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East German artists explore the psyche -- not politics



At the School of

the Museum of Fine Arts.

Through Nov. 30.



ALTHOUGH THE TITLE of New Territory: Art from East Germany implies that the exhibit is a response to the political and social situation in Germany and a reflection of the East German opinion on this situation, the artists actually respond more generally to their society. The reaction to recent developments in Germany is not directly addressed in the exhibit.

Many of the works deal with the psyche of the people, expressing some of the same angst present in the work of the German Expressionists of the early part of this century. The artists focus on the distortion of reality and how agonizing and warped the human condition can be. In many of the works, the human body is distorted or contorted in some way, sometimes severely or unnervingly.

Jurgen Wenzel, for example, does not attempt to analyze the political or social situation of his country in his two works of gouache, ink, and aquatint on paper. His studies of a sheep and a pheasant focus on the characteristics of these two animals in motion, but through color and motion studies, he analyzes the animals and what they mean to his society. He distorts the animals with the use of violent color, depicting how they might be deformed by fire.

"Sheep" presents eight images of a sheep that appears to be hanging by its hind legs over a crackling fire. It is in the same position in every image; what differs from frame to frame are the colors that range from violent red and orange to black and green. The series of images, in which the sheep seems to be burned black by the eighth frame, alludes to a fascination with sacrifice and creates the sensation of roasting an animal out in the fields after a season of hard work. Or, these images could represent the stages of this animal plunging into hell. In any case, no specific meaning is presented to the viewer, who will undoubtedly respond on a more subconscious, visceral level.

Wenzel also examines a pheasant in motion in a series of six studies of a yellow, gold, and red pheasant in a variety of positions. "Pheasant" is more of a study than the sheep paintings, but provides an analysis of the bird in several different lights. The pheasant seems to be suspended in mid-air, possibly over a fire, with one foot burning. The bird is intact, except in one image the animal's feathers, wings, and legs blur together furiously.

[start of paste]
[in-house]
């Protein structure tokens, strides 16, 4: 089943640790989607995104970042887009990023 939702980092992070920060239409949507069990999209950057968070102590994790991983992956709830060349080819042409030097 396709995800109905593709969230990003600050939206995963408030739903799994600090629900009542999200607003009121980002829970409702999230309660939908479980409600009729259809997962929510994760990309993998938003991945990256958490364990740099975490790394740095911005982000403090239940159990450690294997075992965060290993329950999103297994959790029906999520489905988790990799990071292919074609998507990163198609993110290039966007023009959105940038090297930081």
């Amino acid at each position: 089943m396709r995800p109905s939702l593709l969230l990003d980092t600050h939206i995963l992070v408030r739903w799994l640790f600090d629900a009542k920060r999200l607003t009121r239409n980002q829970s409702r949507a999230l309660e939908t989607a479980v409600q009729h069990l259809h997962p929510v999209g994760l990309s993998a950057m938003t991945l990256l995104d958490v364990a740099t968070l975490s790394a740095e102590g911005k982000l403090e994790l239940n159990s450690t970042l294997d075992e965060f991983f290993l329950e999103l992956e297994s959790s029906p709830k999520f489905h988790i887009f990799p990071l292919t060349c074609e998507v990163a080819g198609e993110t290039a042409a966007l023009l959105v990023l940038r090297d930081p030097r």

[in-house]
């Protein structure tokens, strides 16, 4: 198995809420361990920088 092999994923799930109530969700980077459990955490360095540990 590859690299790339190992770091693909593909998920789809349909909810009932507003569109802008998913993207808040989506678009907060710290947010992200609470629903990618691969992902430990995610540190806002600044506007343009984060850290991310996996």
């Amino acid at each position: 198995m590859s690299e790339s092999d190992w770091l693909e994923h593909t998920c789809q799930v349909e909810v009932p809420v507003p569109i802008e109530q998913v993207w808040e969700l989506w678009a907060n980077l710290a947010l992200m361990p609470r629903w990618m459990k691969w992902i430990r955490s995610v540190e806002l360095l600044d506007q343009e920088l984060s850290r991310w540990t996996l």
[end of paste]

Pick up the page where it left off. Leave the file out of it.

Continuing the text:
The human body is painfully distorted in "The Golden Age" by Angela Hampel, despite the title of the sculpture. The structure of the piece -- a hexagonal tower with paintings on each side, and black tree limbs with golden-handled sickles sticking out from underneath -- seems unnecessary because the painted images are powerful enough on their own.

Each side shows the contorted body of a man who seems to have been cast head first into a very narrow and deep hole. The painful relationship of his head to his body in each image tells you his neck -- among other parts of his body -- is broken; his legs seem to be dangling upwards because the space is so narrow. The meaning of the work as a whole is unclear, but the images themselves are powerful.

Micha Brendel is also concerned with distortion of the human body. In "So is and grows the welcome child having still time to grasp why we are so vigilant/Ruined Child," Brendel explores the desire to retreat back to the womb toward infancy, the only period of innocence and peace in human life.

Brendel places 20 photos of a grown man in a baby's clothing next to an advertisement poster with 20 photos of a baby (the first part of the title). The man has imitated the face of the baby, who is shown yawning, sleeping, crying, pouting, dozing and puzzling in those photographs. This eerie series of photographs presents the man as the "ruined child" and predicts the warped result of his desire to retreat backwards.

Only one artist deals specifically with the events of fall 1989. Uwe Frauendorf documents the mass public gatherings in Germany with a group of four black and white photographs. "Leipzig" shows the strong purpose of the people who caused the changes in East Germany: A huge group of people standing patiently, staring at something very far away, stretches as far as the eye can see. These are the people whose determination affected the changes in Germany. The image, taken at night, is very dark except for the mass of people, the element of importance in the image.

In another photograph titled "Leipzig," people hang off every surface, namely from the elevated train platform and its stair, with their umbrellas glistening in the rain. Both of these images demonstrate how the people of East Germany changed their situation beginning last year.

It would have been interesting to see more artists' reactions to the events in Germany in this exhibit, and probably would have made for a more cohesive group of works. Instead, the exhibition is a body of work that reflects on the present human condition, which is not a totally new idea in art.

While some of the pieces are interesting, together they are puzzling. Hopefully, the works are not completely indicative of what is happening in Germany right now -- the scope of this exhibit is limited by a lack of strong work.